Marvell Technology Group (NASDAQ:MRVL) makes semiconductor chips predominantly used in hard drives. Their chips also can be found in a wide range of communication applications such as network routers, Microsoft Xbox, and smartphones. Marvell's semiconductor chips power electronics such as Research in Motion’s Blackberry, the Amazon Kindle, and Apple’s iPhone and iPod with wireless-internet capabilities. The company earned $2.8 billion in revenue and $353 million in net income in 2009.
Marvell is a fabless semiconductor company, meaning that they outsource the actual production of their semiconductors to other factories. Marvell’s revenue growth has primary come from sales of its semiconductors designed for data storage. Although headquartered in the United States, Marvell generates 96% of its revenue from outside the US (mainly in Asia). The slowdown in the global economy has led to lower sales growth for Marvell's storage products. As a result, revenue growth for the company's semiconductor products have fallen during the slowdown.
Marvell has increased production of semiconductors for consumer electronics, such as gaming consoles and smart phones in order to take advantage of the growing demand for wireless, hand held devices.
Geographically, Marvell's net revenues are based on the destination of their semiconductor shipments. Marvell sells its chips to many global corporations such as Intel, Western Digital, Toshiba, and Fujitsu, but most of Marvell's chips are shipped to and assembled in Asian countries.
As with any technology-driven company, innovation is crucial to Marvell's future success. Marvell devotes approximately one-third of net revenue to research and development. A substantial portion of Marvell’s expenses come from research and development. The focus of their research and development sector is not only to develop new lines of products but also to reduce production costs of its current chips.
Demand in the semiconductor industry is very cyclical. Consumer and corporate demand for semiconductor containing electronics can reach levels beyond a manufacturer’s production capability. In the same way, the demand for these consumer electronics, especially PCs, can plummet over the course of a month or two. Typically, the consumer market for electronics is more volatile than the corporate market for electronics. Because a majority of Marvell’s sales still come from large corporations, it is partially protected from substantial declines in demand. As its presence in the consumer electronics business increases, Marvell will increase its overall exposure to this volatile industry. Despite its volatility, the semiconductor industry has experienced an average 13% annual growth over the past 20 years.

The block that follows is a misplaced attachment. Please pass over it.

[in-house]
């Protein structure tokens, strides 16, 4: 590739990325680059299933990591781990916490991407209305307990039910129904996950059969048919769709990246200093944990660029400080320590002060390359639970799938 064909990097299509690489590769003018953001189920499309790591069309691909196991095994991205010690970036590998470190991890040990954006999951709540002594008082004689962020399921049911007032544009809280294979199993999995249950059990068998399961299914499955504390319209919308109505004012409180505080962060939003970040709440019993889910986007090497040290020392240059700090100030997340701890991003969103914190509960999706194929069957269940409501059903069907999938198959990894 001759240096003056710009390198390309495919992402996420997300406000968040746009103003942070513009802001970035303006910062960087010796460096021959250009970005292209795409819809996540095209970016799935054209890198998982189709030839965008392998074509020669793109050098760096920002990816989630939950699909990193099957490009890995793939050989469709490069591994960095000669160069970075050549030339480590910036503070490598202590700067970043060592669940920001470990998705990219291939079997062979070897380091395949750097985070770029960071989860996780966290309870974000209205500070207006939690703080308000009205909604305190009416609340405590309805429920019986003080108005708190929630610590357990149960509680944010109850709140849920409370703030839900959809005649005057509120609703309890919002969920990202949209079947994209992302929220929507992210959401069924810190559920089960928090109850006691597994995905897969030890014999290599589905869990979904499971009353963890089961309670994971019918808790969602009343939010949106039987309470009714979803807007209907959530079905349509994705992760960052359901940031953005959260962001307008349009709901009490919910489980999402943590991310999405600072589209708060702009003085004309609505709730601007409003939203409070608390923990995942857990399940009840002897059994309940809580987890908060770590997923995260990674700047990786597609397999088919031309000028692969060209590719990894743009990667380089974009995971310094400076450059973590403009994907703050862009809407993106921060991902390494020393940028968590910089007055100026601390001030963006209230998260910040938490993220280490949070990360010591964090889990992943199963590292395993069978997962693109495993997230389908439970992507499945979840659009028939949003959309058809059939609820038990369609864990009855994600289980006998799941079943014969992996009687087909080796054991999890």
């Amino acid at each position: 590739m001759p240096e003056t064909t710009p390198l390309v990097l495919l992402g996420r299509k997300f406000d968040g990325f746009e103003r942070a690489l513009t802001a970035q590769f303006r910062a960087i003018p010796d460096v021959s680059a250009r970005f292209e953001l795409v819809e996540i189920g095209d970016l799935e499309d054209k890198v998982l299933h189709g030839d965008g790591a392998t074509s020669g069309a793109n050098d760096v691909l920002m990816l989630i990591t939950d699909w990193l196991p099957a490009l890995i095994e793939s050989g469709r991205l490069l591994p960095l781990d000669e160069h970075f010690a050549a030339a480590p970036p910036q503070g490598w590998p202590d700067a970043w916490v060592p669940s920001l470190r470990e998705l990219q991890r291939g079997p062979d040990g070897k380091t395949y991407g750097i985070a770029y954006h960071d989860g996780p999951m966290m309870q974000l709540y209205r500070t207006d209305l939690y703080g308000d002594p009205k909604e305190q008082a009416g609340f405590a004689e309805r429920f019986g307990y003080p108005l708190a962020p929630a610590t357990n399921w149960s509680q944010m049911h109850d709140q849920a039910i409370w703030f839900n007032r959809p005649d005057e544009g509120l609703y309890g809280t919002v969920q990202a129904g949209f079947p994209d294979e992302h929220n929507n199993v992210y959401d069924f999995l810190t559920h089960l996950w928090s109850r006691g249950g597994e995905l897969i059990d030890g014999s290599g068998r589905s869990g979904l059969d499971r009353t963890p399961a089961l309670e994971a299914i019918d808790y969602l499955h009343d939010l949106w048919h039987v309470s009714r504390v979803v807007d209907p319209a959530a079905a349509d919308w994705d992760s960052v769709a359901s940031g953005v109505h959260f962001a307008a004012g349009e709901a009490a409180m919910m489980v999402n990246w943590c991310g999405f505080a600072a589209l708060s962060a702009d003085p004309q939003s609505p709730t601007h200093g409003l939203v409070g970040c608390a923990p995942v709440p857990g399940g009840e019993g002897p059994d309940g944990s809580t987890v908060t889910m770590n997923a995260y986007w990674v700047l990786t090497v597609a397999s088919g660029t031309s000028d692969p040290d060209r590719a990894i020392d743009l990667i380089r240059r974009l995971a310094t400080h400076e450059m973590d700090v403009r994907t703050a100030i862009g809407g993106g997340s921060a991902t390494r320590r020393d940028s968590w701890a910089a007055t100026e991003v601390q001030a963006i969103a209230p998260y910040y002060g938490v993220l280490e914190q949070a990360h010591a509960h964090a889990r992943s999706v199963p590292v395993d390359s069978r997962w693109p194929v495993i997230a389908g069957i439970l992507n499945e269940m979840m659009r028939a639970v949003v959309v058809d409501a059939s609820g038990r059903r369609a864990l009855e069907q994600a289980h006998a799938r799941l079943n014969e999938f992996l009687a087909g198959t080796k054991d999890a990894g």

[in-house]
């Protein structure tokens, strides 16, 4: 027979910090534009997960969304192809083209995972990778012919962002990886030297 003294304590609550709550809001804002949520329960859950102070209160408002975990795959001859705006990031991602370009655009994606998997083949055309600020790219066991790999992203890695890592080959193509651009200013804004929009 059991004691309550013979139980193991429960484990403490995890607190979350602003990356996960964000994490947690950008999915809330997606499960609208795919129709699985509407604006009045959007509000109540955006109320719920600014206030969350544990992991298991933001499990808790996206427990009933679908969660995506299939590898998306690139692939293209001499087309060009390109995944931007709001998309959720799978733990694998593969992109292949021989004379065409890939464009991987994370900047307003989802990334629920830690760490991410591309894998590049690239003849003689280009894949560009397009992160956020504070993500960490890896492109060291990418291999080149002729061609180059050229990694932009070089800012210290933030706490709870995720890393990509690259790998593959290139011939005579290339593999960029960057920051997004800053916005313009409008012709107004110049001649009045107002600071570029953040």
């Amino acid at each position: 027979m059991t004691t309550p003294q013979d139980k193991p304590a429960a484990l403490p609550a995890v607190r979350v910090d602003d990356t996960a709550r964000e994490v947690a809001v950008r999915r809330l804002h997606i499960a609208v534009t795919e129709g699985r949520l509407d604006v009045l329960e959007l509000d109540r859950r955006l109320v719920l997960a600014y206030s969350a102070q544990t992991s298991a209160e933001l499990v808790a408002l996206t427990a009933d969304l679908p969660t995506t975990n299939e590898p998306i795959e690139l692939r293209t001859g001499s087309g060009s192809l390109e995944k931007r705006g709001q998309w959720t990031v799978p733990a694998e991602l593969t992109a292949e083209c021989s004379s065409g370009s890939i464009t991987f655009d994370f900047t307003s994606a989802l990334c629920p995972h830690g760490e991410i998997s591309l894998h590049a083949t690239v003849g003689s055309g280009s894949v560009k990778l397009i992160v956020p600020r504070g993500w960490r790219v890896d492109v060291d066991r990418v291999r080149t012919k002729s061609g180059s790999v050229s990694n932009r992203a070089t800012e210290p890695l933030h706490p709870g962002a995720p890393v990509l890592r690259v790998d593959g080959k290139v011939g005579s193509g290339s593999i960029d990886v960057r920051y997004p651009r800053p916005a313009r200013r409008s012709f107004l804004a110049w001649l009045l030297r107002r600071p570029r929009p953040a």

The ripple effects of the United States economic slowdown have reached many of Marvell’s primary markets, including China and Japan. As businesses tighten their budgets for new technology, there has been a sharp decline in the demand of the new hard disk drives that traditionally account for nearly half of Marvell’s sales. As a result, sales of Marvell's chips used for storage have experienced slower growth during the slow economic times. Also, the Chinese and Japanese currencies have depreciated relative to the United States dollar. Consequently, the chipmaker’s products have become more expensive relative to comparable products of its Chinese counterparts. Some analysts believe that Marvell may lose market share to companies that can produce chips at lower costs. With excess inventory in their storage segment, new orders for Marvell’s chips will continue to slow down.
Although Marvell’s diverse portfolio puts the company in competition with several large companies. In the storage industry, LSI Corporation merged with Agere and elected to make storage units its primary focus.  In the communication market, Marvell will compete with Broadcom and Atheros. Both Broadcom and Atheros have favorable reputations and have been aggressively pushing their networking chips to enterprises and retail customers.
Furthermore, a significant amount of Marvell’s revenue come from a limited number of customers. For example, one customer accounted to more than 10% of their net revenues.Most of Marvell’s sales come from orders, which are easy to cancel, change, or delay.
Because growth in the storage industry is slowing down, semiconductor companies like Broadcom and Atheros have started to branch out. One of Marvell’s strategies has been to shift focus from servicing mainly large businesses to providing communication chips to a wide-range of individual consumer electronics. Marvell’s Wi-Fi chips, which are present in several popular media players, are among its most promising new products. As 3G and now 4G technologies become standard, Marvell will be in position to supply many new costumers with Wi-Fi capable phones.